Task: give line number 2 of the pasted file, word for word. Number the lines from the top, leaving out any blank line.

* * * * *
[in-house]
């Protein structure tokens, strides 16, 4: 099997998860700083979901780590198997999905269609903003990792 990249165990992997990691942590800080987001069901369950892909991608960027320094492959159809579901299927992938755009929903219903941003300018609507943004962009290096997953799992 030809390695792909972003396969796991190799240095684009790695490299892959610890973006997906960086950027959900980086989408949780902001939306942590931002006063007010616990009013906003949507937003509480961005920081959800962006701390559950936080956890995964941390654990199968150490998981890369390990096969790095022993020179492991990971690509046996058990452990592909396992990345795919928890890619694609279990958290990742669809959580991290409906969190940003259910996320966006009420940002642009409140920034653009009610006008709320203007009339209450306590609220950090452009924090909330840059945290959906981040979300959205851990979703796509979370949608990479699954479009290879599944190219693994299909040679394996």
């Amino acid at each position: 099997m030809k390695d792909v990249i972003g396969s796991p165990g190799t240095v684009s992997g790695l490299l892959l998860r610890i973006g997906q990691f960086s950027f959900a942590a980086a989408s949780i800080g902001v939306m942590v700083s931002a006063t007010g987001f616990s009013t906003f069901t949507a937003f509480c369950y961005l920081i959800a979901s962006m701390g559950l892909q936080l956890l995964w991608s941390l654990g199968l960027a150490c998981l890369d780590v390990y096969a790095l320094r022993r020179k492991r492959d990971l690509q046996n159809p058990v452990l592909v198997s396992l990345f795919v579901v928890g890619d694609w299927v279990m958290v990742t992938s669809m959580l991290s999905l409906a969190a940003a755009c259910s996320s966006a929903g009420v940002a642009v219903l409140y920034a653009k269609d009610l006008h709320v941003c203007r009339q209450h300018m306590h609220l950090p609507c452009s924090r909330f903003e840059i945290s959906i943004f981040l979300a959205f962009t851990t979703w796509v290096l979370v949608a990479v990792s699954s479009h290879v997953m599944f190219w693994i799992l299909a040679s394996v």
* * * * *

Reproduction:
């Protein structure tokens, strides 16, 4: 099997998860700083979901780590198997999905269609903003990792 990249165990992997990691942590800080987001069901369950892909991608960027320094492959159809579901299927992938755009929903219903941003300018609507943004962009290096997953799992 030809390695792909972003396969796991190799240095684009790695490299892959610890973006997906960086950027959900980086989408949780902001939306942590931002006063007010616990009013906003949507937003509480961005920081959800962006701390559950936080956890995964941390654990199968150490998981890369390990096969790095022993020179492991990971690509046996058990452990592909396992990345795919928890890619694609279990958290990742669809959580991290409906969190940003259910996320966006009420940002642009409140920034653009009610006008709320203007009339209450306590609220950090452009924090909330840059945290959906981040979300959205851990979703796509979370949608990479699954479009290879599944190219693994299909040679394996």